Govardhan Puja also known as Annakut is the fourth Day of five day Diwali Festival. It commemorates the Victory of Lord Krishna over Indra.
The day is celebrated on the first lunar day of Shukla Paksha (Bright fortnight) in the Hindu calendar month of Kartika.
According to Hindu Legends, It is being said that on this day Lord Krishna lifted the Govardhan mountain to save the people from the wrath of Lord Indra, the God of rain. Lord Krishna emphasized and taught people to take care of our nature and worship nature, as mountains bring rains to earth and to stop worshiping the God of Rains, Lord Indra.
Govardhan Puja Rituals and Celebrations :
Govardhan Puja is celebrated mainly in North Indian states of Punjab, Haryana, Uttar Pradesh and Bihar.
On this day people visit Lord Krishna temples. They also make a mountain of food (Annakut) which symbolizes Govardhan mountain. In some places, people make a mountain of cow dung to symbolize Mount Govardhan. After making such hillocks people decorate them with flowers and then worship them. They move in a circle all round it and offer prayers to Lord Govardhan (Other name of Lord Krishna).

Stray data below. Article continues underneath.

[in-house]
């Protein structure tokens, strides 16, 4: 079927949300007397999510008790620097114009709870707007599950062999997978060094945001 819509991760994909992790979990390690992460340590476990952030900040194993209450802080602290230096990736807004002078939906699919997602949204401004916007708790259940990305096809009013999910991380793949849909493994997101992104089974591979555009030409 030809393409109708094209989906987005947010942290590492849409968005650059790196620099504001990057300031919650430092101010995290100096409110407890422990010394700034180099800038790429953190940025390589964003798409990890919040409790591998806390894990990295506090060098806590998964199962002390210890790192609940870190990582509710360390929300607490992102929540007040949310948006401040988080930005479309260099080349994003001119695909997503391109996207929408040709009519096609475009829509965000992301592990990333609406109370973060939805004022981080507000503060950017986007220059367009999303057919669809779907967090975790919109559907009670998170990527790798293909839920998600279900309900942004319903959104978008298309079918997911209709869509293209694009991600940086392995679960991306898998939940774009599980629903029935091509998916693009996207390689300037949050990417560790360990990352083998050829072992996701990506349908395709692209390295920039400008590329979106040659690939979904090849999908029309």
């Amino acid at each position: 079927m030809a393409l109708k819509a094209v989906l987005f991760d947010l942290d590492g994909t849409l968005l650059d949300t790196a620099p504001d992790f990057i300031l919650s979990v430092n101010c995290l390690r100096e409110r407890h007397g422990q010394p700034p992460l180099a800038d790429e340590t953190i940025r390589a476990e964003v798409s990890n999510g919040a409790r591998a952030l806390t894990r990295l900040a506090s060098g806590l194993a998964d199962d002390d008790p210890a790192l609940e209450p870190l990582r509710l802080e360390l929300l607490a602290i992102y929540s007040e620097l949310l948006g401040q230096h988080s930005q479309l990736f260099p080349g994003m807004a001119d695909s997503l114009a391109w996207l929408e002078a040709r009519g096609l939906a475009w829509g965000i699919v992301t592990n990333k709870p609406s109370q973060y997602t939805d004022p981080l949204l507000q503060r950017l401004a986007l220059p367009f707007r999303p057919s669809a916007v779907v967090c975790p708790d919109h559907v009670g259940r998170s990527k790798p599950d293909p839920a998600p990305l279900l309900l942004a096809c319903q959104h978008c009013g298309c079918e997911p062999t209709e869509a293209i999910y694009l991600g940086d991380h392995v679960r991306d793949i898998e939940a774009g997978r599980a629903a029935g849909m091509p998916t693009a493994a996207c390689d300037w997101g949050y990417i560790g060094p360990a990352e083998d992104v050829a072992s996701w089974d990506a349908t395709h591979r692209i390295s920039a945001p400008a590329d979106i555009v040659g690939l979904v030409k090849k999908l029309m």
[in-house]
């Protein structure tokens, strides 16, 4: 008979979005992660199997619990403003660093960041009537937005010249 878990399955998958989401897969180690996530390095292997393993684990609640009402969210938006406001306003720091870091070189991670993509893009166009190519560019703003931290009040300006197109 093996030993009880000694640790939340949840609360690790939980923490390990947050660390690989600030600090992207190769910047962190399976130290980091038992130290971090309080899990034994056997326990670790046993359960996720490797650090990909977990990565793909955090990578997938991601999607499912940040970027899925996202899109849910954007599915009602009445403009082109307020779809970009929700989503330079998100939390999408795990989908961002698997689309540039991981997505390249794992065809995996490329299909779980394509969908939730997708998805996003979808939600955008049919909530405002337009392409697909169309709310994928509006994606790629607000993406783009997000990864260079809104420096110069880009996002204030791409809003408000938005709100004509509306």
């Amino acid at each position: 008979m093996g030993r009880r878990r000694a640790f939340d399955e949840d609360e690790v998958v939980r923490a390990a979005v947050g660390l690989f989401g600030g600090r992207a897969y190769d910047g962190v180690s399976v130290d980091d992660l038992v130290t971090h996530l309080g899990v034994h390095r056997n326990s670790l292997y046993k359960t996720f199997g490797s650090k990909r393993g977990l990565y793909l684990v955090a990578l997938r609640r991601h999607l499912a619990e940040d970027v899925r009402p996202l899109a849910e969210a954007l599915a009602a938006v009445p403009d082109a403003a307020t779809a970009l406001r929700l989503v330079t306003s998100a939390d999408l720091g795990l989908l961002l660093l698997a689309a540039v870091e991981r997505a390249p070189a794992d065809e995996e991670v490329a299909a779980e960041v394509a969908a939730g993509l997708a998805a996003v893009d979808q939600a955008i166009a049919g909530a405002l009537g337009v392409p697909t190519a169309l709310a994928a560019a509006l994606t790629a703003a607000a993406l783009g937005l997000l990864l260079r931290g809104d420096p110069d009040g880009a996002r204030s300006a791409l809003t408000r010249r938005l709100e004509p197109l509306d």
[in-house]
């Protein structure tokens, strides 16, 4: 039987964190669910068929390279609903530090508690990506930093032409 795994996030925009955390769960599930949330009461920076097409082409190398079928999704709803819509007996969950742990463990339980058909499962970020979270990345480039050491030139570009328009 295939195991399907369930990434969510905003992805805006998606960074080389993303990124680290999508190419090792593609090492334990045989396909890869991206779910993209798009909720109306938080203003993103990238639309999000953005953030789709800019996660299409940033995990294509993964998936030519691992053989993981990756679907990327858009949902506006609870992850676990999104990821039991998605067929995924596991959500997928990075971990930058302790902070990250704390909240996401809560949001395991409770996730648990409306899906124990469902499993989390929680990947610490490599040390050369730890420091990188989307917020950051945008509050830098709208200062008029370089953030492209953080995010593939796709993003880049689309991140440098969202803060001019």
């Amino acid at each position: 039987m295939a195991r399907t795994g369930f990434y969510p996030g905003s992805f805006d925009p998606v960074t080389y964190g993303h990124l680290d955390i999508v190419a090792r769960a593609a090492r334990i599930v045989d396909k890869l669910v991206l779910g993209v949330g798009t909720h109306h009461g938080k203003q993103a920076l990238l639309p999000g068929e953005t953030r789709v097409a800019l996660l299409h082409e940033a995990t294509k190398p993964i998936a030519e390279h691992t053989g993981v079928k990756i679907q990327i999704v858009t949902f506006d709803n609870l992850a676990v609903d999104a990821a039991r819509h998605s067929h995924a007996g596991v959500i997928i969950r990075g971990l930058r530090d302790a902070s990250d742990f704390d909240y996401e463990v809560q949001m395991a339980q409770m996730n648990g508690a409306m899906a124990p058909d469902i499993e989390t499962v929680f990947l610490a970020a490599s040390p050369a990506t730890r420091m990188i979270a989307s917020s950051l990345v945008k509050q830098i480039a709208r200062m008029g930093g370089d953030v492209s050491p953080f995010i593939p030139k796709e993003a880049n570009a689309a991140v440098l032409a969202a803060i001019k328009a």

It should be noted that the same day is celebrated as Bali Pratipada in South India and New Year’s Day (Padva) in Gujarat and Rajasthan. Their celebrations and legends are described in other articles separately.
Day 1 : Dhanteras (also known as Dhanatrayodashi)
Day 2 : Choti Diwali (also known as Naraka Chaturdashi / Kali Chaudas)
Day 3 : Diwali or Lakshmi Puja
Day 4 : Padwa (also Celebrated Bali Pratipada and Govardhan Puja)
Day 5 : Bhaiduj or Bhaubeej (also known as Yama Dwitiya)